Copper: Copper is known to be the best conductor of electricity used in spark plugs. However, it does have a few drawbacks. The biggest is its low melting point. This makes longevity an issue. As a cool burning plug copper is often the choice for performance driving. These are also the cheapest plugs on the market.

Iridium: Iridium plugs are the most expensive spark plugs on the market. This is due to the fact that Iridium is the most durable material used in spark plugs as the core. This material will outlast platinum and copper and can perform well in both performance and street applications.

Platinum: Platinum is a much more durable material than copper as it is harder and has a higher melting point. These plugs run hot and this keeps them from fouling when used with rich mixtures. The real advantage of platinum plugs is their balance between a low price point and a long healthy life.

Why Hemis use More Spark Plugs per Cylinder

Hemispherical combustion chambers are much larger than common cylinder heads used on engines with similar displacement. This means that more air and fuel will need to be burned during the combustion cycle. Two spark plugs per cylinder are used as it is the best way to ensure all of the air and fuel is burned.

Picking the Right Plugs for Your Hemi

To pick the right plugs out, you will need to consider how you’re Hemi is set up. The Hemi uses two spark plugs, so in theory one won’t typically have to run very hot plugs. 

The reason two plugs are used is because the cylinder head allows it. The chamber is also much larger so multiple sparks will ensure that all of the fuel and air is ignited.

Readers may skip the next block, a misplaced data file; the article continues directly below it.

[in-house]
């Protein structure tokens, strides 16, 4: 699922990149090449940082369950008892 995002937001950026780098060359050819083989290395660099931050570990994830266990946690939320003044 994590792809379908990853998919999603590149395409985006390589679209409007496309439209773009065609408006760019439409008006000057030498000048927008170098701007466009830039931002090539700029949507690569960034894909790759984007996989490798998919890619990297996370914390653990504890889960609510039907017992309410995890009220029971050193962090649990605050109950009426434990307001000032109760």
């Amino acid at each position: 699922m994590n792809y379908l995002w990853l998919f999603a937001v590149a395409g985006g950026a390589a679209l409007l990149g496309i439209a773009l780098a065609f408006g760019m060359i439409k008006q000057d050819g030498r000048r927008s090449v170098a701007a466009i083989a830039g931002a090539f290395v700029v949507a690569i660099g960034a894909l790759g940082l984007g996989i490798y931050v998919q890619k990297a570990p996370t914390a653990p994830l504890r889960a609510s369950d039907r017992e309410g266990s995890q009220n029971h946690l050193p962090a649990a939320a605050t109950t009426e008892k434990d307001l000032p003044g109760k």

Ignition Coil

On the third-generation Challenger, you’re going to find a direct ignition system. No distributor is present. The timing is controlled by the ECM and coil packs that sit directly on top of the valve covers. The ignition coils job is to pick up the signal sent out by the ECM and release its stored energy to fire the spark plug as the ECM dictates it.

Aftermarket Coils: An aftermarket coil works much the same as the factory coils will but it will work to magnify the spark even more. Bringing up the voltage that is sent to the plug will actually make for a hotter spark. If you’re in the need of a hotter discharge, upgrading the coil is where to focus your energy rather than the plugs.

Voltage Booster

A voltage booster works just the same as a coil; it picks up a small electrical current and magnifies it. The voltage booster works to magnify the voltage that is sent to the coil. The more power that is sent into the coil, the more it can discharge. This is a great way to further increase spark temperature, but should only be pursued when you are switching from the stock coils to aftermarket ones.

Why You Need to Upgrade

Upgrading your ignition system is about taking advantage of a good situation. In stock form, an engine with the factory ignition system may have some issues burning what fuel and air is already present. If you upgrade the ignition at this point you will see a difference in power output and engine performance.

When you start throwing power adders onto an engine more air and fuel may go unburned with a weak ignition system. By Upgrading the ignition system, you are working to ensure all the fuel is burned and you’re taking that combustion chamber for everything it’s got. For maximum performance, the ignition system must always be addressed.

Fitment includes: 2008, 2009, 2010, 2011, 2012, 2013, 2014, 2015, 2016, 2017, 2018, 2019, SRT-8, RT, SE, SXT, RallyeRedline, ScatPack, Hellcat, GT, TA, Demon